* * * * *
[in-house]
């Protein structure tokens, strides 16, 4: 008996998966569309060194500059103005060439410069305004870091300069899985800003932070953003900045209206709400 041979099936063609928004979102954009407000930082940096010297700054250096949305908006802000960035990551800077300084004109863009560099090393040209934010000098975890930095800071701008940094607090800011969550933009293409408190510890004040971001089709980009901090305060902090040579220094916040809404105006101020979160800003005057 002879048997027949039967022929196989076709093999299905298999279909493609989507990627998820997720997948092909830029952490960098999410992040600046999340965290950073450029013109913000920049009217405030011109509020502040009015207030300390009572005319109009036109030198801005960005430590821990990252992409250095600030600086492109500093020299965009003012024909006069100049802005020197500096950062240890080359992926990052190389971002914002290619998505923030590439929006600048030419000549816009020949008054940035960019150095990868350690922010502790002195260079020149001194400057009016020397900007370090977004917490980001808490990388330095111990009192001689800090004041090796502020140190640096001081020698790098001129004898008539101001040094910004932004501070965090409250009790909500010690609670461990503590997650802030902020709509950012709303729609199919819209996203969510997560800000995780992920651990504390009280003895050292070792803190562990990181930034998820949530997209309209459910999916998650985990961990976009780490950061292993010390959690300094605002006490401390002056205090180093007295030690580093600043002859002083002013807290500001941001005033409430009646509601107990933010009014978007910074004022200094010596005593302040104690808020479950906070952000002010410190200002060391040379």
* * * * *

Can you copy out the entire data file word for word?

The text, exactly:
[in-house]
């Protein structure tokens, strides 16, 4: 008996998966569309060194500059103005060439410069305004870091300069899985800003932070953003900045209206709400 041979099936063609928004979102954009407000930082940096010297700054250096949305908006802000960035990551800077300084004109863009560099090393040209934010000098975890930095800071701008940094607090800011969550933009293409408190510890004040971001089709980009901090305060902090040579220094916040809404105006101020979160800003005057 002879048997027949039967022929196989076709093999299905298999279909493609989507990627998820997720997948092909830029952490960098999410992040600046999340965290950073450029013109913000920049009217405030011109509020502040009015207030300390009572005319109009036109030198801005960005430590821990990252992409250095600030600086492109500093020299965009003012024909006069100049802005020197500096950062240890080359992926990052190389971002914002290619998505923030590439929006600048030419000549816009020949008054940035960019150095990868350690922010502790002195260079020149001194400057009016020397900007370090977004917490980001808490990388330095111990009192001689800090004041090796502020140190640096001081020698790098001129004898008539101001040094910004932004501070965090409250009790909500010690609670461990503590997650802030902020709509950012709303729609199919819209996203969510997560800000995780992920651990504390009280003895050292070792803190562990990181930034998820949530997209309209459910999916998650985990961990976009780490950061292993010390959690300094605002006490401390002056205090180093007295030690580093600043002859002083002013807290500001941001005033409430009646509601107990933010009014978007910074004022200094010596005593302040104690808020479950906070952000002010410190200002060391040379």